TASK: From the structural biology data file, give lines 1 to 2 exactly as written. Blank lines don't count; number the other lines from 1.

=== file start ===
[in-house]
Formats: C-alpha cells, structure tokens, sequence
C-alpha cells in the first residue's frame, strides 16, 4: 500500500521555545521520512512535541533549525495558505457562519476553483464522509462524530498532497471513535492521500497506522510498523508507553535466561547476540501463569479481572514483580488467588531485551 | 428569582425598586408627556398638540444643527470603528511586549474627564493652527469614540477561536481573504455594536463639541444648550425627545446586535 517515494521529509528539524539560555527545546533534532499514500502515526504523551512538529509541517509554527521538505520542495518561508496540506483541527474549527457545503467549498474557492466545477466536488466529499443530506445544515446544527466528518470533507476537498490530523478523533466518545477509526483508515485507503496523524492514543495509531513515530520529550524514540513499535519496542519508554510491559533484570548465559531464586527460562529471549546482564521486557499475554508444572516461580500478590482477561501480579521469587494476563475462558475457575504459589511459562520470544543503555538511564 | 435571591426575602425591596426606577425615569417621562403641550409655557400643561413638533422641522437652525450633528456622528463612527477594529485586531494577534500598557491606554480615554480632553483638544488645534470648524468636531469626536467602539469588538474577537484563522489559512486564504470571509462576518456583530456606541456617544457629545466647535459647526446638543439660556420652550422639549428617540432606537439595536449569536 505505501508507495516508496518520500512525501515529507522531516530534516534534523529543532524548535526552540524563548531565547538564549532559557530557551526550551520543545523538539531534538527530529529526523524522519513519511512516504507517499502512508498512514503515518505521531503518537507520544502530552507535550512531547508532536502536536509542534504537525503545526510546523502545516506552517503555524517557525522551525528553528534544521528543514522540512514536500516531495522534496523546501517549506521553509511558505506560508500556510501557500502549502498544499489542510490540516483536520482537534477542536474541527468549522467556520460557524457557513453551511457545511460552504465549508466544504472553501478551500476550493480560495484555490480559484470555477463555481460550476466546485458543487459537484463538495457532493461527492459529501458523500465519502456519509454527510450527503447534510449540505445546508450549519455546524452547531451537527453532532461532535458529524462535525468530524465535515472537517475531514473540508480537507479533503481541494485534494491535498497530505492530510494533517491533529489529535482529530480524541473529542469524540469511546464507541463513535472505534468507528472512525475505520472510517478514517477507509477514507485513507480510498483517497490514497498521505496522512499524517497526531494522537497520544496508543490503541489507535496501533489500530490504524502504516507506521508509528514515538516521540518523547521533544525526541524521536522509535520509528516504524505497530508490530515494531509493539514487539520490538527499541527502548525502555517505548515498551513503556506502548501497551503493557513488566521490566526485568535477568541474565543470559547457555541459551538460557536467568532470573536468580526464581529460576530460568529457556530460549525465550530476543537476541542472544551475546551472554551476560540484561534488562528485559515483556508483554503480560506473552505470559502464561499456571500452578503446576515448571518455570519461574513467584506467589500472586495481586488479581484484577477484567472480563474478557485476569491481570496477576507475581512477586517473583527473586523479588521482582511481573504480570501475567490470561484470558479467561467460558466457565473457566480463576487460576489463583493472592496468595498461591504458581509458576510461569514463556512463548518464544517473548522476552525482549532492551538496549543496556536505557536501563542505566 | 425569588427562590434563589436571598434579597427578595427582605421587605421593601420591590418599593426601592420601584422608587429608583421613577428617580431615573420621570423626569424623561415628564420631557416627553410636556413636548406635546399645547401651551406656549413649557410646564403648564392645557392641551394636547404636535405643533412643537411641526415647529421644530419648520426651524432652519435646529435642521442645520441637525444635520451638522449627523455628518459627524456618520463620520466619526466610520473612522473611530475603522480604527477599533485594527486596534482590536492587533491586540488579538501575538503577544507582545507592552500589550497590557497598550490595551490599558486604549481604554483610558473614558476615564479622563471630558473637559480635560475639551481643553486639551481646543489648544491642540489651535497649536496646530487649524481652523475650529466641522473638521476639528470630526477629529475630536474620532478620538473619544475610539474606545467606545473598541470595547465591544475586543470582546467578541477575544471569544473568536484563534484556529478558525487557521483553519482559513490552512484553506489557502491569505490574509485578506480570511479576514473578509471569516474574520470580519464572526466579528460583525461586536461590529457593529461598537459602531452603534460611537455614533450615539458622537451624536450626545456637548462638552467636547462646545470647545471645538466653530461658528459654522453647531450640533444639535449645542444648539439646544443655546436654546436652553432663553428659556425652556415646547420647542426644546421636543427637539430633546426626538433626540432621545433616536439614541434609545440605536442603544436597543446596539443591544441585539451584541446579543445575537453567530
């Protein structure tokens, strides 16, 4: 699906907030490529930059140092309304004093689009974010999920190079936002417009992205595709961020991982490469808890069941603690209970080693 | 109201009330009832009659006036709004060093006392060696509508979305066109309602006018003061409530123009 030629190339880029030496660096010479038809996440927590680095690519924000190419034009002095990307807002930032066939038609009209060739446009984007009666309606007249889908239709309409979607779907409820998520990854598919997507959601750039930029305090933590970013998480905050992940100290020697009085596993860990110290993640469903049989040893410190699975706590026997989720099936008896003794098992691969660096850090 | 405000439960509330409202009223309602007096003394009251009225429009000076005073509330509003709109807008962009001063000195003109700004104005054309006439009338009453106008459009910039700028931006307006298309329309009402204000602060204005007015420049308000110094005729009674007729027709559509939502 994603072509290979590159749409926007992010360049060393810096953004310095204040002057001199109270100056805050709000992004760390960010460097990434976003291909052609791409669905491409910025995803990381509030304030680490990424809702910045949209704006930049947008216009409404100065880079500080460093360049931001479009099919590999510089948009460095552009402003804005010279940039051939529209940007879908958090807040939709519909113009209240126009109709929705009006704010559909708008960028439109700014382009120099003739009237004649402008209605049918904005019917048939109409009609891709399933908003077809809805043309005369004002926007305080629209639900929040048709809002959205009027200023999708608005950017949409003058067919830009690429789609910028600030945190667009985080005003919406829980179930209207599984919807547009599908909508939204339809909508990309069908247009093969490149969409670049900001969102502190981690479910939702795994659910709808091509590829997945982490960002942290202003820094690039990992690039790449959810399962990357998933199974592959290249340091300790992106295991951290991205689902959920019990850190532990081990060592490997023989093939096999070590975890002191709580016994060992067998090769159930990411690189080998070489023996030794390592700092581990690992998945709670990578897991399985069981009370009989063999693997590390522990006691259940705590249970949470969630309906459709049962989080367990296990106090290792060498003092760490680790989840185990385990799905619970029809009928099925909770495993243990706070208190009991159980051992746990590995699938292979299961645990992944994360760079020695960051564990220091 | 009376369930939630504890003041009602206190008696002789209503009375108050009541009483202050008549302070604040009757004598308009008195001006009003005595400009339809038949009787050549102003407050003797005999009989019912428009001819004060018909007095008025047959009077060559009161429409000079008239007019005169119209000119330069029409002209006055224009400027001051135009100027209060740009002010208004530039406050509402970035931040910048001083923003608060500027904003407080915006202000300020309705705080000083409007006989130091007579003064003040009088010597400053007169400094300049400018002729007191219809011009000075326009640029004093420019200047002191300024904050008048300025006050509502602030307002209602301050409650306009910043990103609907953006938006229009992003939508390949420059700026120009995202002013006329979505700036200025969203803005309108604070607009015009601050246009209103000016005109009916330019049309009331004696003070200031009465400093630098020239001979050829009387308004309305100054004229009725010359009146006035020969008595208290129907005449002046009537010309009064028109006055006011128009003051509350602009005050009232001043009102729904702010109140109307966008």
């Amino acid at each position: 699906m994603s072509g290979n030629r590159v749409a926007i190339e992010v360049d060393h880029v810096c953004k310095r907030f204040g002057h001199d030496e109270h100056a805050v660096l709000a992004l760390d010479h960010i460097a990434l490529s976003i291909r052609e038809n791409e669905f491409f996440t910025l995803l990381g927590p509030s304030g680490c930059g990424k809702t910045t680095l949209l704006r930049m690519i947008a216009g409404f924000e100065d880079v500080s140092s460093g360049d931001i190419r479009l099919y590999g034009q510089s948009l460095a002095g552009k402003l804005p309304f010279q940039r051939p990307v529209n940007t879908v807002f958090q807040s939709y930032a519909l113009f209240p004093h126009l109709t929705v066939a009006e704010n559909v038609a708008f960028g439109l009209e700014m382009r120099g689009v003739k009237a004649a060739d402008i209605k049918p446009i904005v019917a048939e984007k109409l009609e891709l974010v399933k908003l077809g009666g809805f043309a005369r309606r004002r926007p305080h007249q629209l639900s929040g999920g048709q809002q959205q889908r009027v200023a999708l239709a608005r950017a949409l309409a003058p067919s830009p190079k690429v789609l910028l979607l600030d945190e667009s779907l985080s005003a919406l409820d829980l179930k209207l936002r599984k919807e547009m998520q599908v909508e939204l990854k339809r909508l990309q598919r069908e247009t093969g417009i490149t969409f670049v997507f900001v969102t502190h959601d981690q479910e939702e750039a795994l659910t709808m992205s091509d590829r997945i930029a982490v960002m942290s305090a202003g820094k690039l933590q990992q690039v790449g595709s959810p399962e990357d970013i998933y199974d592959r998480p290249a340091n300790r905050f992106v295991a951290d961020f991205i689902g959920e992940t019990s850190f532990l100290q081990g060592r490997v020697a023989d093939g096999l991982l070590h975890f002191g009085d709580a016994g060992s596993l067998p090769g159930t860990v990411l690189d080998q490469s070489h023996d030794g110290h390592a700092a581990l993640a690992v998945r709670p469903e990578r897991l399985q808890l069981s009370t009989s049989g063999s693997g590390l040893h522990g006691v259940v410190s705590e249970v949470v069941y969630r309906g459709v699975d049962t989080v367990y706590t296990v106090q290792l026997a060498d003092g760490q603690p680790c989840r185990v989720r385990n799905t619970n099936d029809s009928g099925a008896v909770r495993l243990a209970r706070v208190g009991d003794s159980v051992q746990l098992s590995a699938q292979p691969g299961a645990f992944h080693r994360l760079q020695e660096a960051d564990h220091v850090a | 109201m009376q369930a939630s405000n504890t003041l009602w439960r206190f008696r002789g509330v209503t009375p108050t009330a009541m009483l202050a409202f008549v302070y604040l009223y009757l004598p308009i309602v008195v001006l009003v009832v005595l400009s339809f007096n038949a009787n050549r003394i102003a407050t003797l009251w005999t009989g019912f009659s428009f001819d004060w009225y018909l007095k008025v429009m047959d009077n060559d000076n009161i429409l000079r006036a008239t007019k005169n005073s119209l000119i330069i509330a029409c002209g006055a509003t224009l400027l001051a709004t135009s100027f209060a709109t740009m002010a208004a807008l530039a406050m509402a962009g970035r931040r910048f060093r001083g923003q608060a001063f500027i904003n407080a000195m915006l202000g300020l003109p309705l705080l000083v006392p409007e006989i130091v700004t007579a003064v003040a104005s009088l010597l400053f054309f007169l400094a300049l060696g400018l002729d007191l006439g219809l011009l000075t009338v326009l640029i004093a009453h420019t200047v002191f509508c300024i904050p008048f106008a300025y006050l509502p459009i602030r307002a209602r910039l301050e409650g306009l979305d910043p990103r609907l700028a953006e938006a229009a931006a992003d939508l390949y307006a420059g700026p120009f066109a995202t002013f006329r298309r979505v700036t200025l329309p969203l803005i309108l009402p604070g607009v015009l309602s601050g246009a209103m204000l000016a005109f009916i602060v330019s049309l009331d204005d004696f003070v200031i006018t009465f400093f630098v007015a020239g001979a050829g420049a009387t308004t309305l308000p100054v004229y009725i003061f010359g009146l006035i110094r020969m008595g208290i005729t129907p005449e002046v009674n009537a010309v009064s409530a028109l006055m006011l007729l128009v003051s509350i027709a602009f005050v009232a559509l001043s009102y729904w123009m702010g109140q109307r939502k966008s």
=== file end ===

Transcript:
[in-house]
Formats: C-alpha cells, structure tokens, sequence